Daniel Cunningham received a $1500 fine after pleading guilty to two charges of assault occasioning bodily harm and two of wilful damage when he appeared in Gatton Magistrates Court. Picture: File
Daniel Cunningham received a $1500 fine after pleading guilty to two charges of assault occasioning bodily harm and two of wilful damage when he appeared in Gatton Magistrates Court. Picture: File

In-laws attacked in ‘out of character’ assault

A MAN has been fined over an "ugly" incident where he attacked his mother-in-law and her son, and damaged their phones.

On October 26, 2018, Daniel Cunningham, 37, and his partner were visited by his partner's mother and brother at a Laidley Heights property.

Tensions between Cunningham and his 56-year-old mother-in-law escalated from verbal to a physical conflict.

"She states Mr Cunningham had become verbally aggressive towards both her and her daughter, this continued throughout the afternoon and into the evening," Police Prosecutor Al Windsor told the Gatton Magistrates Court.

"A phone was activated, in order to record the goings-on, the defendant then asked if this recording was going on, and the victim turned the phone off. The defendant then became more aggressive towards the victim's daughter, yelling at her and ultimately spitting in her face."

It was the final straw for the mother, who picked up a coffee mug, smashed it on the ground, and threatened to throw it at Cunningham's head if he did it again.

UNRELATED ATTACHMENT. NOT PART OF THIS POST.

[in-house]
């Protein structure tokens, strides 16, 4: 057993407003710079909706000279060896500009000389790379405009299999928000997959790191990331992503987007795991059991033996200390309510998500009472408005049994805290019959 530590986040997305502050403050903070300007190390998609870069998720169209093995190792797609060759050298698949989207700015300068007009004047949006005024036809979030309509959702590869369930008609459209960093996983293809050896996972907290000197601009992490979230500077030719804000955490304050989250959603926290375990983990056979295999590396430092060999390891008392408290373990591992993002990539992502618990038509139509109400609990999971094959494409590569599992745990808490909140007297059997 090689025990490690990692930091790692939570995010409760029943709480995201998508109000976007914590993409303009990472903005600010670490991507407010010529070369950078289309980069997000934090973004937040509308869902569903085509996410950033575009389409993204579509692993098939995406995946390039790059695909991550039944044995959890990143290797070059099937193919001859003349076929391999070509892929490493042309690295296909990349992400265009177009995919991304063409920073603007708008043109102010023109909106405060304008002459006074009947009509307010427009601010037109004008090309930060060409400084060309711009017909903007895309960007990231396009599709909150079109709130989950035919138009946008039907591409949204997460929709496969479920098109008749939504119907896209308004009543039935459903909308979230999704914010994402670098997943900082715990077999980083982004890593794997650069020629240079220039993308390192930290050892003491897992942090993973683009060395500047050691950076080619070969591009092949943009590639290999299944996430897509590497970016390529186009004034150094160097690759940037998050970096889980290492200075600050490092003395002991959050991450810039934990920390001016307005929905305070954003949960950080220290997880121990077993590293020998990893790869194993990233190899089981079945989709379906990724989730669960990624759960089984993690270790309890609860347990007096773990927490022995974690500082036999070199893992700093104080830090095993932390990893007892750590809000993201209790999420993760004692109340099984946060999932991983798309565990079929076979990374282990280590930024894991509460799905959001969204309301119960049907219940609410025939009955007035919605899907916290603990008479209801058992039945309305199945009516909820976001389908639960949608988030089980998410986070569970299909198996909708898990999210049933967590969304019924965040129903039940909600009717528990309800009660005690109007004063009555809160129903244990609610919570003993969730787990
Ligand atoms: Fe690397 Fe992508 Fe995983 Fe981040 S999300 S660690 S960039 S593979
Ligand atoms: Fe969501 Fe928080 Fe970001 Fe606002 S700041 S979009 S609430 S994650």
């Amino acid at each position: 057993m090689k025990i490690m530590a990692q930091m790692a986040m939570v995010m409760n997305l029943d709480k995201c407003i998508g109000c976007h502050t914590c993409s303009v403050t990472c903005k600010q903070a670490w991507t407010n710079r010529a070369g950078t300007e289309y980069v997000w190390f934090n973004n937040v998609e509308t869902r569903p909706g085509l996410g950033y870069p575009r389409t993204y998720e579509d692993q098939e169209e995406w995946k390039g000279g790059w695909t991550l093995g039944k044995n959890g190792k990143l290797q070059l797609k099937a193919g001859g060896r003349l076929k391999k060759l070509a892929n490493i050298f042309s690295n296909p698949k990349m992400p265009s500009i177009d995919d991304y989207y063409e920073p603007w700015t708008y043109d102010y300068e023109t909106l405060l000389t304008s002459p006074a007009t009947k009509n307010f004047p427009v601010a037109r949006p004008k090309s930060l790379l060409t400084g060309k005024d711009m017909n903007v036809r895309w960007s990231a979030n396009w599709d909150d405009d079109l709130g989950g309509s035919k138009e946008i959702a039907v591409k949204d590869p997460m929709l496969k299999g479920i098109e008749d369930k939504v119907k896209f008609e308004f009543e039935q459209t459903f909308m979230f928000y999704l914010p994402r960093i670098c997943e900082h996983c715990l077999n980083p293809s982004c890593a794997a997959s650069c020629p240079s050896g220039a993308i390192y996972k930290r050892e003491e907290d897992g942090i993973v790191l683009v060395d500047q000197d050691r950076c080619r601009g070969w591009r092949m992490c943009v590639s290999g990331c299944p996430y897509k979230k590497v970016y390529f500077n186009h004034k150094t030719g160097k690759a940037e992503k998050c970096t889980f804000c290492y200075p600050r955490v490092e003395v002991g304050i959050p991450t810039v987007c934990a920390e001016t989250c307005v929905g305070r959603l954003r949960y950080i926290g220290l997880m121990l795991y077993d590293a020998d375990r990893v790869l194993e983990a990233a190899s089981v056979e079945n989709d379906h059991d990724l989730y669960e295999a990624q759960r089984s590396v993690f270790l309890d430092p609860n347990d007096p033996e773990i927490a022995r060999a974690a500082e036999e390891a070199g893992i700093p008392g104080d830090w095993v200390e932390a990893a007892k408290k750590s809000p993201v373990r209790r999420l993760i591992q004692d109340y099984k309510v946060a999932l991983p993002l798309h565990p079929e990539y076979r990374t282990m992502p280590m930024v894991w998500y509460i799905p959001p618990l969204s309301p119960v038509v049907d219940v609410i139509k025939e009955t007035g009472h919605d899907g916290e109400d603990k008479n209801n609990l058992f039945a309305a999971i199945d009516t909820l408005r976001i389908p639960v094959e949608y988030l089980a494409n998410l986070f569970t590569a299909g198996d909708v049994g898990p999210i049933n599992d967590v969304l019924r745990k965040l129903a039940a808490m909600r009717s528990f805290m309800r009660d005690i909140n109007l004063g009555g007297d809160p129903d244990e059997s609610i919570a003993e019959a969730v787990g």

He responded by throwing her son's phone on the roof, before seizing hers and punching it repeatedly.

He then went back to speaking with his partner, but his mother-in-law intervened, demanding Cunningham leave her daughter alone.

"The defendant has then grabbed her right arm, done a 360-degree spin and thrown her to the concrete. He got on top of her and started pulling her hair to the side, causing pain and discomfort."

The victim's son threatened to call the police and Cunningham punched him in the face, near his right eye.

Cunningham pleaded guilty to two charges of wilful damage, and two charges of assault occasioning bodily harm.

His legal representative, Mr WF Brown, noted Cunningham was a hard worker with no similarly severe incidents in his criminal history.

"He's a single parent, caring for two smaller children. He works as a sheet metal worker and has good work ethics." Mr Brown said.

"This is out of character for him, I believe there's one notation on his criminal record dating back four or five years."

He suggested a fine would be sufficient punishment but Magistrate Pete Saygers disagreed.

"I thought the offending too serious for a fine. I was thinking something community-service related," he said.

Mr Brown argued Cunningham already worked long hours, having only one day free a week to spend with his children.

The Magistrate agreed this would make a community service order too difficult to be practical.

"It was an ugly incident, with your mother-in-law being thrown to the ground, and her son involved, your partner involved, it was certainly not to your credit," he said.

"I've got no doubt that you regret your behaviour."

He was fined $1500 and no conviction was recorded.

No compensation was requested for the damaged phones.